This Excel tutorial explains how to use Excel VBA Msgbox with carriage return such as vbCr, vbNewLine, and handling of return value such as vbOK, vbCancel, vbRetry
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What is Excel VBA MsgBox?
Excel VBA MsgBox is a prompt box that is used to prompt user for important information, usually provide user with OK and Cancel buttons. Note that there is another prompt box called InputBox which receives text input from user but it is not in the scope of this article.
Why do you need Excel VBA MsgBox?
There are several reasons that you may need Excel VBA Msgbox:
1) When you run a Sub or a Function, you will see the final result only and the result may not be what you expect while there is no error message. In that case, you can insert a Msgbox code within a Procedure to check the value of a variable at specific line of code.
2) To warn user or confirm an action, such as asking users if they confirm to delete data
Syntax of Excel VBA MsgBox
MsgBox(prompt[, buttons] [, title] [, helpfile, context])
|Buttons Argument (blue is about Modality)
|vbAbortRetryIgnore||2||Display Abort, Retry, and Ignore buttons.|
|vbApplicationModal||0||The user must respond to the message box before continuing work in the current application.|
|vbCritical||16||Display Critical Message icon.|
|vbDefaultButton1||0||First button is default.|
|vbDefaultButton2||256||Second button is default.|
|vbDefaultButton3||512||Third button is default.|
|vbDefaultButton4||768||Fourth button is default.|
|vbExclamation||48||Display Warning Message icon.|
|vbInformation||64||Display Information Message icon.|
|vbMsgBoxHelpButton||16384||Adds a Help button to the message box|
|vbMsgBoxRight||524288||Text is right aligned|
|vbMsgBoxRtlReading||1048576||Specifies text should appear as right-to-left reading on Hebrew and Arabic systems|
|vbMsgBoxSetForeground||65536||Specifies the message box window as the foreground window|
|vbOKCancel||1||Display OK and Cancel buttons.|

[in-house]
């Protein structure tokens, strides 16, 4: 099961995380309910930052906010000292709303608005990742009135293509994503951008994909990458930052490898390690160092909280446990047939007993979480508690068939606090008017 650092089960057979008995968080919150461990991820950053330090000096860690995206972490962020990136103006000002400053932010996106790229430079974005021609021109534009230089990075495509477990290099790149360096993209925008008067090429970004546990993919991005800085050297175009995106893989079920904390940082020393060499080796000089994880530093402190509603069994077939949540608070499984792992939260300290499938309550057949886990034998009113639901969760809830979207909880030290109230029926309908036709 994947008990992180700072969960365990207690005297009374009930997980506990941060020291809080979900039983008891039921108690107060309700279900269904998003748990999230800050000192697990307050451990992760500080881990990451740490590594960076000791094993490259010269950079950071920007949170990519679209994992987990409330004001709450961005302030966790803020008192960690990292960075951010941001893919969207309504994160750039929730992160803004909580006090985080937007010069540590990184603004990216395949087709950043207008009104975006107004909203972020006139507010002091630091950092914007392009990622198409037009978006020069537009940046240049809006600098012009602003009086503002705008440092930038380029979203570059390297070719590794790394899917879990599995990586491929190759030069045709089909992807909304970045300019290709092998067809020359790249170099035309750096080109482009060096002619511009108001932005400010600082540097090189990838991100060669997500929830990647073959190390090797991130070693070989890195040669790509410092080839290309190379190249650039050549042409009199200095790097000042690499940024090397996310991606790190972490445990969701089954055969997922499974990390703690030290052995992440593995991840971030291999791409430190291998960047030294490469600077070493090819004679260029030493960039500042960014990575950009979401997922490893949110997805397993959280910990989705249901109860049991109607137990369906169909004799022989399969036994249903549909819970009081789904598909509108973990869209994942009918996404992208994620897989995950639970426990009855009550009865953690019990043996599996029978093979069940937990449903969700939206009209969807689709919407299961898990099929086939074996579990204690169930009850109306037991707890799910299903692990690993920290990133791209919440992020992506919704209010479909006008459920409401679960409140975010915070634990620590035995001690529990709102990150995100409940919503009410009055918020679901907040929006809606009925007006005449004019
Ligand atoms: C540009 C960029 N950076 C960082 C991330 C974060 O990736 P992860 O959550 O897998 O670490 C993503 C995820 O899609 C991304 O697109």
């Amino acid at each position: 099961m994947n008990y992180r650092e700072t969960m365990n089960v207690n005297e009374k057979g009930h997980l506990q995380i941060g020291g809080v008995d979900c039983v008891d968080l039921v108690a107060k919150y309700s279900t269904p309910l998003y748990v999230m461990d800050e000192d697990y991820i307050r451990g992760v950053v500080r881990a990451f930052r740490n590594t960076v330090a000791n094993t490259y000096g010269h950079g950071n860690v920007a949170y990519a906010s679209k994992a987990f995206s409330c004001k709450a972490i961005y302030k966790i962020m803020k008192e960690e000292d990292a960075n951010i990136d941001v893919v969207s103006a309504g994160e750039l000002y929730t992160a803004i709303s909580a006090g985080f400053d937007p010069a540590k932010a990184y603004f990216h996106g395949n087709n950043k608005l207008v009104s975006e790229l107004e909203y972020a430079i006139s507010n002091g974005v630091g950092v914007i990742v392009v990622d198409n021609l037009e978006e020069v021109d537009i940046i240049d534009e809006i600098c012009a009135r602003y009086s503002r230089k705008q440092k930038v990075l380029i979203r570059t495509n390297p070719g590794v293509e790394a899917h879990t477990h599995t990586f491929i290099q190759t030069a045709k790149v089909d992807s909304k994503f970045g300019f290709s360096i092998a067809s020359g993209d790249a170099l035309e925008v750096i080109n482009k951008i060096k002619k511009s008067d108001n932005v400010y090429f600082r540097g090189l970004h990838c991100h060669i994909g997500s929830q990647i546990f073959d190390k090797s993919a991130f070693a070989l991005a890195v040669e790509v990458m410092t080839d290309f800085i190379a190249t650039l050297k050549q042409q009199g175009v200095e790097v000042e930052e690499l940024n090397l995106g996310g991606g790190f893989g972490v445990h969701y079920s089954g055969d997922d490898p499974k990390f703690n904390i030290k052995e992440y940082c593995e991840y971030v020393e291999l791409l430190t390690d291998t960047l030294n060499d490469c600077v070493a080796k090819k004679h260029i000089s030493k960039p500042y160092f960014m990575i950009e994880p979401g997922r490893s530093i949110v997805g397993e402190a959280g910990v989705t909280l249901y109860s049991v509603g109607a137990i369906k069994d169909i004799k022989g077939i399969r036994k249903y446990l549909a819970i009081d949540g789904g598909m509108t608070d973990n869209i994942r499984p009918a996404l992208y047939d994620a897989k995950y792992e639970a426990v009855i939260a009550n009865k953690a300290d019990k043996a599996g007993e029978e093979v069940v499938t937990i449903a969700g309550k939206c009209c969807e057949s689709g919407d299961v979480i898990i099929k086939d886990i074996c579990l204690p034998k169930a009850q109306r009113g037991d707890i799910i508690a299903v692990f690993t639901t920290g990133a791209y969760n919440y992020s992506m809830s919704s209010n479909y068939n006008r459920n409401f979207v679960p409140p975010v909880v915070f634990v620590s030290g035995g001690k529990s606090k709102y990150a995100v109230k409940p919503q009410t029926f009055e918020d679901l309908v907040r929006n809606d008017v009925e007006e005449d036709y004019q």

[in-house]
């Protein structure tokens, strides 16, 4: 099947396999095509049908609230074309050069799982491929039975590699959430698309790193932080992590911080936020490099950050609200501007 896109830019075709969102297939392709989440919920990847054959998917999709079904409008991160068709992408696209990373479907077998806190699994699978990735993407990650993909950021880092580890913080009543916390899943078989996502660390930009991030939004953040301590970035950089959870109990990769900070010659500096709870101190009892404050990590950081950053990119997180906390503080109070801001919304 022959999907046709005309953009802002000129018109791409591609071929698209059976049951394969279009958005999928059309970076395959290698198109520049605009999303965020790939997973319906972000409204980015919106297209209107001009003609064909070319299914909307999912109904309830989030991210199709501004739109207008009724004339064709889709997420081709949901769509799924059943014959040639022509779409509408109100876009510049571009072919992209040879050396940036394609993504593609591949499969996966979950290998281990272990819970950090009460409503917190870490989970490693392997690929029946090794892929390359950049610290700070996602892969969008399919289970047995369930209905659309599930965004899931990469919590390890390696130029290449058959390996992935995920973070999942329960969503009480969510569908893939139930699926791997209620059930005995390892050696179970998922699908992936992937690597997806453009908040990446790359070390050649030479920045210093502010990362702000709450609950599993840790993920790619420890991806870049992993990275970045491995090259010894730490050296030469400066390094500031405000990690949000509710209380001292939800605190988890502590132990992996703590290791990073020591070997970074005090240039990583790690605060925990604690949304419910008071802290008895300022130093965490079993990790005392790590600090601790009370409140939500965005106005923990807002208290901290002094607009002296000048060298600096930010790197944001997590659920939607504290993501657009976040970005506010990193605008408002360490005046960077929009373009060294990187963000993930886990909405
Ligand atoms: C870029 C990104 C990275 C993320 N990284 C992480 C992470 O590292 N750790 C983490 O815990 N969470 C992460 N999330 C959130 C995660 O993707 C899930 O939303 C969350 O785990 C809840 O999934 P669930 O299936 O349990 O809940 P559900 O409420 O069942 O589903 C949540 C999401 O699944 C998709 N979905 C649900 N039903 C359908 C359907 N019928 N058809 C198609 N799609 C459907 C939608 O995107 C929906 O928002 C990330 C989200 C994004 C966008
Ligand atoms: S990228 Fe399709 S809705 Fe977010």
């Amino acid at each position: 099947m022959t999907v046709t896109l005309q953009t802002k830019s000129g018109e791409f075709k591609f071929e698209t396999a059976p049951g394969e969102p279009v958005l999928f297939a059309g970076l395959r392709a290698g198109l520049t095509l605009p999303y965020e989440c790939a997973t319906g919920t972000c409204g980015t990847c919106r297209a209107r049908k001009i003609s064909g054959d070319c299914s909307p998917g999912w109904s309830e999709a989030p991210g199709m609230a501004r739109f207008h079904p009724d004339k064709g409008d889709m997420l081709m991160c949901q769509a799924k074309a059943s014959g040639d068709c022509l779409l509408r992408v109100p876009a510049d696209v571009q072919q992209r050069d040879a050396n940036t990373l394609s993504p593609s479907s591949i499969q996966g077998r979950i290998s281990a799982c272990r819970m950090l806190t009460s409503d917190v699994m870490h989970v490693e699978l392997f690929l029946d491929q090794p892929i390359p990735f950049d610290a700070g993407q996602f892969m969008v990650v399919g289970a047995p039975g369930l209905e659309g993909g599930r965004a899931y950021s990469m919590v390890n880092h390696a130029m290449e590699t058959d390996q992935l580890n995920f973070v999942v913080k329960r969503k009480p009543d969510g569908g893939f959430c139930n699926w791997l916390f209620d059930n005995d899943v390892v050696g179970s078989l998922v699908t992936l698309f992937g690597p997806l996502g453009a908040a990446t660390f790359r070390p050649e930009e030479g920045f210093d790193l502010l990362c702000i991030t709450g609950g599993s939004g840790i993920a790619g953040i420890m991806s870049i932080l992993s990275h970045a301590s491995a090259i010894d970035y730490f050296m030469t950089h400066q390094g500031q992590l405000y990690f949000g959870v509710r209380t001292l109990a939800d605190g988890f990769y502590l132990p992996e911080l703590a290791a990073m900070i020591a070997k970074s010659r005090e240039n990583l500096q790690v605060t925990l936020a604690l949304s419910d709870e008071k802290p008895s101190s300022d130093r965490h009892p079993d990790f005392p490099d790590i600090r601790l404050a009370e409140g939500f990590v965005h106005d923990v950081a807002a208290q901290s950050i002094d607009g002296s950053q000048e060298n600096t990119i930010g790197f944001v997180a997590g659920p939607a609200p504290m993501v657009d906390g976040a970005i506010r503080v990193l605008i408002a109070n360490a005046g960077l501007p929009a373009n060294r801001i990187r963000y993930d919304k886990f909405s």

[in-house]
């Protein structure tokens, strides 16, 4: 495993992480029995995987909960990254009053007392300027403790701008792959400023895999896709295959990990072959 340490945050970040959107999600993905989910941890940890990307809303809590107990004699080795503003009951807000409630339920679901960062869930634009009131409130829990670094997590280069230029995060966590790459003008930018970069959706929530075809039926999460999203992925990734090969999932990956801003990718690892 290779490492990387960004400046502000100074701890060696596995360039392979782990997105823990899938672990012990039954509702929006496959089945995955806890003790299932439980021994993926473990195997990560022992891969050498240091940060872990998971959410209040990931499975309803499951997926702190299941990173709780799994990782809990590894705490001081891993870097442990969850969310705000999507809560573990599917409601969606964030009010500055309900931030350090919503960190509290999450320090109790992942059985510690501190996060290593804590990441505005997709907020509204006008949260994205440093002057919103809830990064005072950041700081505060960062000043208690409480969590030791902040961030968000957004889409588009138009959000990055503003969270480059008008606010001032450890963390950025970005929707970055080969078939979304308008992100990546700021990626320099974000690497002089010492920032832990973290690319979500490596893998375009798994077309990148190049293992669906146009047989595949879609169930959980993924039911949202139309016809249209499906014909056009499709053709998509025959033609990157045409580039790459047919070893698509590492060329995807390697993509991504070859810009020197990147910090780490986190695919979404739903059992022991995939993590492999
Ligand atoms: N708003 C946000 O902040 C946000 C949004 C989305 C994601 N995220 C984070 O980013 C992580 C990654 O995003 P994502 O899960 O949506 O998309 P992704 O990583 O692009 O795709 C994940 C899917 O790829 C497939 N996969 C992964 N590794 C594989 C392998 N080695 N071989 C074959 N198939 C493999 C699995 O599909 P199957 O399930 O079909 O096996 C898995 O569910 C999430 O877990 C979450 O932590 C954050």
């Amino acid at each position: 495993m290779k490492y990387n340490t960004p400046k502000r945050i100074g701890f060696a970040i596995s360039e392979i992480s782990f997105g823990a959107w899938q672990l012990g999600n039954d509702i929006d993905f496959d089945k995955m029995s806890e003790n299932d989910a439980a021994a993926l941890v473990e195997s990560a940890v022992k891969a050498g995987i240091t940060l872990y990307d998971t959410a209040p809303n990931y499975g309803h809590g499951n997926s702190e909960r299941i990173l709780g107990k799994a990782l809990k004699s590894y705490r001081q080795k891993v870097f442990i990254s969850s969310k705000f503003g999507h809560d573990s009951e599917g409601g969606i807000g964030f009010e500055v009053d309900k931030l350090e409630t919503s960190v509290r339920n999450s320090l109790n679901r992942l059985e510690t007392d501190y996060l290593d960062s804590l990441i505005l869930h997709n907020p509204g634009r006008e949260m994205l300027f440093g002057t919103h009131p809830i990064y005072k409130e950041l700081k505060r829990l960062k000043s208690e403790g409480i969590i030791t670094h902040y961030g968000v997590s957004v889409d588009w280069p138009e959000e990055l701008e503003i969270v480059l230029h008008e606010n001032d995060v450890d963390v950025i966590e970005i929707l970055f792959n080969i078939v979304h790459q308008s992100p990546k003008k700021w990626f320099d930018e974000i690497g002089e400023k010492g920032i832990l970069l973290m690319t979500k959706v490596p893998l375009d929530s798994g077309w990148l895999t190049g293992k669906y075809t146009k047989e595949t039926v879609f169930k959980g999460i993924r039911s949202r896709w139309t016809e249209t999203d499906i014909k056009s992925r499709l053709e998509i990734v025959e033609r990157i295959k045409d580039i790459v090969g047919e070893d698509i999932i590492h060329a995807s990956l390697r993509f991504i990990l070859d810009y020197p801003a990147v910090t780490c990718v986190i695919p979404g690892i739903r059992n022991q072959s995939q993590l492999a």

|vbOKOnly||0||Display OK button only (this is the default).|
|vbQuestion||32||Display Warning Query icon.|
|vbRetryCancel||5||Display Retry and Cancel buttons.|
|vbSystemModal||4096||System modal; all applications are suspended until the user responds to the message box|
|vbYesNo||4||Display Yes and No buttons.|
|vbYesNoCancel||3||Display Yes, No, and Cancel buttons.|
Example of Excel VBA MsgBox
Step 1 – MsgBox with two lines of message
Public Sub test1() sInput = MsgBox("Are you sure to delete the data?" & vbNewLine & "Data will be deleted permanently") End Sub
Step 2 – Add OK / Cancel Button
Public Sub test2() sInput = MsgBox("Are you sure to delete the data?" & vbNewLine & "Data will be deleted permanently", vbOKCancel) End Sub
Step 3 – Add exclamation logo
Public Sub test3() sInput = MsgBox("Are you sure to delete the data?" & vbNewLine & "Data will be deleted permanently", vbOKCancel + vbExclamation) End Sub
Step 4 – Add message box title
Public Sub test4() sInput = MsgBox("Are you sure to delete the data?" & vbNewLine & "Data will be deleted permanently", vbOKCancel + vbExclamation, "Warning") End Sub
Step 5 – Condition on return value
Public Sub test5()
sinput = MsgBox(“Are you sure to delete the data?” & vbNewLine & “Data will be deleted permanently”, vbOKCancel + vbExclamation, “Warning”)
If sinput = vbOK Then
ElseIf sinput = vbCancel Then
In the above example, we have OK and Cancel Buttons in MsgBox. If you click on the red cross on the top right, the return value is same as clicking on Cancel Button.
If your MsgBox contains only 1 button, clicking on the red cross is same as clicking on the only button, therefore red cross doesn’t necessarily mean Cancel.